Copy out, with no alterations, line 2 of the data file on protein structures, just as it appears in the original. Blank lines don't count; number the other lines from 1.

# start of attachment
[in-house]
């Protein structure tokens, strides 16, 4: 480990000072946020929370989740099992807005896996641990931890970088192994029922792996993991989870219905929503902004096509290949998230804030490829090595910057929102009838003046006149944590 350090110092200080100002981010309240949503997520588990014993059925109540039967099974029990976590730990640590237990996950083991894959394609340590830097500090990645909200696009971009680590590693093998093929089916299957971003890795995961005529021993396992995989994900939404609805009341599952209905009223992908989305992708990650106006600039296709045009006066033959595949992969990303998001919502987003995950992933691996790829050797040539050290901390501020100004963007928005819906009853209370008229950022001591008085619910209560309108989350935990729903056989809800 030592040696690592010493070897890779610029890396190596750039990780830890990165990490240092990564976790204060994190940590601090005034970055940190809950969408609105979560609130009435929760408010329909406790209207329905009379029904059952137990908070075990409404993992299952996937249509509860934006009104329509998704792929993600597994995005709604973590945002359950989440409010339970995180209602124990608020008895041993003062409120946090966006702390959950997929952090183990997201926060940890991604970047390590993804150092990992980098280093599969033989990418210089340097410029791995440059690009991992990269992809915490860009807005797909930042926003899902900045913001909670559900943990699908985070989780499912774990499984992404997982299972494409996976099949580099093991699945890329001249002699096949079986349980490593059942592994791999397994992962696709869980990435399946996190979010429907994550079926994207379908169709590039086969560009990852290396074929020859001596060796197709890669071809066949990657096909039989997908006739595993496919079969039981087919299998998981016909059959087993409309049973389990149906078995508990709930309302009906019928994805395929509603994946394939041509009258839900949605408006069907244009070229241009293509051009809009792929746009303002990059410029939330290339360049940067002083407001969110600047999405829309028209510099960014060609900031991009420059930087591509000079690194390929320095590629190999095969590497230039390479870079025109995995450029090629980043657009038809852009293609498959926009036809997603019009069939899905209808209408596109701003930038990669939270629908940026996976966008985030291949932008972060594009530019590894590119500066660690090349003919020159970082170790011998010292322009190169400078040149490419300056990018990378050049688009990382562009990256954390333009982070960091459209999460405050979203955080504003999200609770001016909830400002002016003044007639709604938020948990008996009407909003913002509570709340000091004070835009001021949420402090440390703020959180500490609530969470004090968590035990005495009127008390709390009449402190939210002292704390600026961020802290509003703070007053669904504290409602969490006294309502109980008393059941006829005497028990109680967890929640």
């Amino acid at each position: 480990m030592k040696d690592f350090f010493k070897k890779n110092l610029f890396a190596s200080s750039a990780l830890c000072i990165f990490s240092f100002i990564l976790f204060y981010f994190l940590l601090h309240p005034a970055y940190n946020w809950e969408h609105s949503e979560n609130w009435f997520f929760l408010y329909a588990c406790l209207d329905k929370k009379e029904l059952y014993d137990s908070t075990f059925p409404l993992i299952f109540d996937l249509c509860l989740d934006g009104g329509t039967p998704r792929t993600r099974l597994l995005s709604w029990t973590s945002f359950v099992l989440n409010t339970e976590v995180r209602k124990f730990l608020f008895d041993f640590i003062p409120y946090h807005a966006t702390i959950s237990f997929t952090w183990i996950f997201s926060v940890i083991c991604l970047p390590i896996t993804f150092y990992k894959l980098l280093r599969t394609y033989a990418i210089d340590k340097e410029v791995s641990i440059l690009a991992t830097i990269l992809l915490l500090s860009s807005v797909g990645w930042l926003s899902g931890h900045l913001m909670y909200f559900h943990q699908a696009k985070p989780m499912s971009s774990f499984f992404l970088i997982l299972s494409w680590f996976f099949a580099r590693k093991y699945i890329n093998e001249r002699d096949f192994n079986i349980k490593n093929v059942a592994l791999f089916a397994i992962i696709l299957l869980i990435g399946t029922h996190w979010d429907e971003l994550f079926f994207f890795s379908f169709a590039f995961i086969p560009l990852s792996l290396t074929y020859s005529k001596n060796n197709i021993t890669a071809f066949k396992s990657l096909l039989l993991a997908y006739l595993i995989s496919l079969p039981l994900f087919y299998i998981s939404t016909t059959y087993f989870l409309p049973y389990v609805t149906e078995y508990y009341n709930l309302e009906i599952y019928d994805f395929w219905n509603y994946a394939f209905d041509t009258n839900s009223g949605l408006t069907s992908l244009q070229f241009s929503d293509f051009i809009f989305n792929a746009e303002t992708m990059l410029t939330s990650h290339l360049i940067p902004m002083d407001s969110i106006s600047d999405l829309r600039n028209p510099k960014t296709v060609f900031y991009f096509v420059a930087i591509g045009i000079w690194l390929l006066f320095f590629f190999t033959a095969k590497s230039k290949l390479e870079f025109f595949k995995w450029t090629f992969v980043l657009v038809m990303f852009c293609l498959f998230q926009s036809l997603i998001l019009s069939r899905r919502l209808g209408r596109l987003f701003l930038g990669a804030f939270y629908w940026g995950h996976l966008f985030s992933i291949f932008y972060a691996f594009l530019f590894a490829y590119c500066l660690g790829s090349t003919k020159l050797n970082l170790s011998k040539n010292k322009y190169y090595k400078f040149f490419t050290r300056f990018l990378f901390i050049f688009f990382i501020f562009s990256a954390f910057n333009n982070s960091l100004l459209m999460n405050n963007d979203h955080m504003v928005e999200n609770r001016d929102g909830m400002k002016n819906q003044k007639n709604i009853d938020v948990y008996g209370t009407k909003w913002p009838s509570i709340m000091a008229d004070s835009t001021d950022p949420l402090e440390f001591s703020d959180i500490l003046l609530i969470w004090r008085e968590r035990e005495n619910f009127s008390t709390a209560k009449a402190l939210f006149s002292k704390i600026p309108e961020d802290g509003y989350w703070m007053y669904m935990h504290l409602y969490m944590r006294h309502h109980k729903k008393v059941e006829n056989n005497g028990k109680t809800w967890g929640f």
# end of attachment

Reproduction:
């Protein structure tokens, strides 16, 4: 480990000072946020929370989740099992807005896996641990931890970088192994029922792996993991989870219905929503902004096509290949998230804030490829090595910057929102009838003046006149944590 350090110092200080100002981010309240949503997520588990014993059925109540039967099974029990976590730990640590237990996950083991894959394609340590830097500090990645909200696009971009680590590693093998093929089916299957971003890795995961005529021993396992995989994900939404609805009341599952209905009223992908989305992708990650106006600039296709045009006066033959595949992969990303998001919502987003995950992933691996790829050797040539050290901390501020100004963007928005819906009853209370008229950022001591008085619910209560309108989350935990729903056989809800 030592040696690592010493070897890779610029890396190596750039990780830890990165990490240092990564976790204060994190940590601090005034970055940190809950969408609105979560609130009435929760408010329909406790209207329905009379029904059952137990908070075990409404993992299952996937249509509860934006009104329509998704792929993600597994995005709604973590945002359950989440409010339970995180209602124990608020008895041993003062409120946090966006702390959950997929952090183990997201926060940890991604970047390590993804150092990992980098280093599969033989990418210089340097410029791995440059690009991992990269992809915490860009807005797909930042926003899902900045913001909670559900943990699908985070989780499912774990499984992404997982299972494409996976099949580099093991699945890329001249002699096949079986349980490593059942592994791999397994992962696709869980990435399946996190979010429907994550079926994207379908169709590039086969560009990852290396074929020859001596060796197709890669071809066949990657096909039989997908006739595993496919079969039981087919299998998981016909059959087993409309049973389990149906078995508990709930309302009906019928994805395929509603994946394939041509009258839900949605408006069907244009070229241009293509051009809009792929746009303002990059410029939330290339360049940067002083407001969110600047999405829309028209510099960014060609900031991009420059930087591509000079690194390929320095590629190999095969590497230039390479870079025109995995450029090629980043657009038809852009293609498959926009036809997603019009069939899905209808209408596109701003930038990669939270629908940026996976966008985030291949932008972060594009530019590894590119500066660690090349003919020159970082170790011998010292322009190169400078040149490419300056990018990378050049688009990382562009990256954390333009982070960091459209999460405050979203955080504003999200609770001016909830400002002016003044007639709604938020948990008996009407909003913002509570709340000091004070835009001021949420402090440390703020959180500490609530969470004090968590035990005495009127008390709390009449402190939210002292704390600026961020802290509003703070007053669904504290409602969490006294309502109980008393059941006829005497028990109680967890929640």